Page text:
There were two doors leading to the outside, but my uncle was serious about not leaving the house. They could only be unlocked with his key, which he kept on him when he went out. I didn't want to risk opening or breaking a window for fear of attracting the cat's attention, wherever it was at the moment.

I decided to try to make it to the stairs to get to the second story. This meant having to risk stumbling in the dark and encountering the cat again as I made my way to the living room. I left the kitchen area and decided to crawl my way to the stairs.

When I was exiting the bathroom hallway into the living room, my eyes caught motion. I saw the faintly glowing eyes of the cat, though they were not looking my direction, and as my eyes adjusted to the increased darkness of the windowless living room, more detail faded in, starting as just the silhouette of the lynx until I could make out its fur pattern. The cat was prowling, stalking in a way that told me it might have sensed my presence but hadn't locked in to my location yet, and the scariest part was just how silently, completely silently, it was moving. Its massive paws made no sound at all on the living room carpet.

Suddenly the cat pounced again, but this time it wasn't at me. As I looked on in startled silence, I realized it had lurched upon a taxidermied hare. Frustrated at realizing the prey had no meat after a little chewing, the cat growled a little and leaped onto the sofa. It licked its paw, stretched, and curled up into a sleeping position.

I decided it wasn't worth the risk of traversing the living room to get to the stairs, and started crawling back to the kitchen. Not wanting to lock myself in the bathroom again due to my fear of small spaces, but still wanting a secure refuge, I decided to try a compromise by hiding under the dining room table. As I crawled into the dining room from the kitchen, I smelled something that made me retch a little. Then I saw it. The bloodied remains of the Yorkie, the dog I had forgotten about during all this terror. The dog was all shredded up in a neat pile near an air vent.

I didn't feel bad for the dog, just more terrified than ever now. I decided to put up with the stench and crawl between the dining room chairs, under the table. I wasn't sure this was a good idea, as I would now be more physically compromised if the cat found me, but the chairs and table cloth seemed to provide enough cover.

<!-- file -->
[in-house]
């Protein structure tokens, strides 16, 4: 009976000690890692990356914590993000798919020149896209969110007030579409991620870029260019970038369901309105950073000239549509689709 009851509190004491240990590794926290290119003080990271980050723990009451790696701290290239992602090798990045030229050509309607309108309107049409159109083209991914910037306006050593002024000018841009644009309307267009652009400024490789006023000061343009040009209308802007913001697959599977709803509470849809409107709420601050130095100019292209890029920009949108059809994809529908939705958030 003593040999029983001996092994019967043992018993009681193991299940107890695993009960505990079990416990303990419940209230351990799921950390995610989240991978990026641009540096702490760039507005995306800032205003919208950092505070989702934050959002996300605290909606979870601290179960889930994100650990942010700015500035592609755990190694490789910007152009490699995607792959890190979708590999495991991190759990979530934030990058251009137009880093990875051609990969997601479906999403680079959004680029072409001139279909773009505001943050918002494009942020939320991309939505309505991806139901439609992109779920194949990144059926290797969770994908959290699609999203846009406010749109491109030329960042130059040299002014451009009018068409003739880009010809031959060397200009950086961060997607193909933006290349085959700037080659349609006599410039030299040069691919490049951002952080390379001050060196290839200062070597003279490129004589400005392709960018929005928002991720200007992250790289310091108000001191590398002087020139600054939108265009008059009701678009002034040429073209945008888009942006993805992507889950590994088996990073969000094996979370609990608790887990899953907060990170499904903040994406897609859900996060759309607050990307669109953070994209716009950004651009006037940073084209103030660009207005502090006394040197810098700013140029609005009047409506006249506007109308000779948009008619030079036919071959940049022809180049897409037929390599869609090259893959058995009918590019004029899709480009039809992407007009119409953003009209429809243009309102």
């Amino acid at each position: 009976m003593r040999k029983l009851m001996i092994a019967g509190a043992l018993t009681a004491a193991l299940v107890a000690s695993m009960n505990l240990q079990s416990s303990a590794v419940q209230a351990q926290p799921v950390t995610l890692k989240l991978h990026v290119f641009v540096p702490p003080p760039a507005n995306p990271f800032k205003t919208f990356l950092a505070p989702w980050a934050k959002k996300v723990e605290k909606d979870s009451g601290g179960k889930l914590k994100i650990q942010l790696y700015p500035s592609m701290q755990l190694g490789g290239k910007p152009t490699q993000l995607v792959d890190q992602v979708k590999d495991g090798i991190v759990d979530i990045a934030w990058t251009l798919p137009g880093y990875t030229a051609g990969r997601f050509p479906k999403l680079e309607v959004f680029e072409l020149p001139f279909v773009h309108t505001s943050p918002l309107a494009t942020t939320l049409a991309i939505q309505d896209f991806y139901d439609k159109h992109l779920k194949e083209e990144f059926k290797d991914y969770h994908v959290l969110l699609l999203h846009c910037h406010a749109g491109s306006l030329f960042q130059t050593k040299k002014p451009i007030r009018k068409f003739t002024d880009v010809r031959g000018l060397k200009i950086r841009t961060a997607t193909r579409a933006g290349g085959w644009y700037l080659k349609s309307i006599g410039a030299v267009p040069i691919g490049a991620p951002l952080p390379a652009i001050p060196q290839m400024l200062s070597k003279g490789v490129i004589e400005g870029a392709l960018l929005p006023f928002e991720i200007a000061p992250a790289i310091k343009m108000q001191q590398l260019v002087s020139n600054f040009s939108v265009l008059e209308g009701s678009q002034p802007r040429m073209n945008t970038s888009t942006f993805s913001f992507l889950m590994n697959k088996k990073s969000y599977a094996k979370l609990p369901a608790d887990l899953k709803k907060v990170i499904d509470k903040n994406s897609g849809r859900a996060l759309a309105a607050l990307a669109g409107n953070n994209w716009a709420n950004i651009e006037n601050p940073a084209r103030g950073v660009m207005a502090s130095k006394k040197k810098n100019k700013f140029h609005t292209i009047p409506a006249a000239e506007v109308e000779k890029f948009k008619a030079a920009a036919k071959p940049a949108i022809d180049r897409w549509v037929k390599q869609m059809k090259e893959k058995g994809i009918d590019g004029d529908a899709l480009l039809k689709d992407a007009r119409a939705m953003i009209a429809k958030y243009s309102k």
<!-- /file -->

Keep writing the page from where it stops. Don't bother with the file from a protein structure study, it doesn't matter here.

I somehow fell asleep under the table, although probably only for a few minutes as when I woke up it was still night and the power was still out. The fact that I fell asleep made me feel more vulnerable in this spot, and I decided to try for the stairs again.

When I reached the living room for the second time, the cat wasn't there. But it did leave evidence of its presence, having torn the sofa and reclining chair upholstery to shreds. This intimidated me enough to once again head back for the dining room.

When I got back, I realized the cat was lying on the dining room table. It probably had been since I woke up. I decided this meant the coast was finally clear to get to the stairs, but just then the power came back on.

The lynx sat bolt upright, knocking over a vase and breaking it, found me on my hands and knees, and started growling. I let out a scream as it pounced.

I heard a gunshot, and although the cat did finish its pounce, it was dead by the time it landed on me. I had been mistaken in believing my uncle had gone to the bar that night, when really he had been sleeping off a bottle of whisky up stairs. He had heard the vase break, thought there was an intruder, and grabbed his revolver. He pulled the carcass off me. I sobbed, he hugged me, and kissed my head.

I was expecting him to be angry at me for letting the cat out, but for the rest of my stay he seemed to feel nothing but guilt for the fact that I was almost mauled, and he stopped going out until my parents took me back from him. The family fell out of touch with him over the next few years, and I never heard from my uncle again. I have my own cat now, and while I love her to death, I can't help but get nervous around her whenever the power goes out.

Written by HopelessNightOwl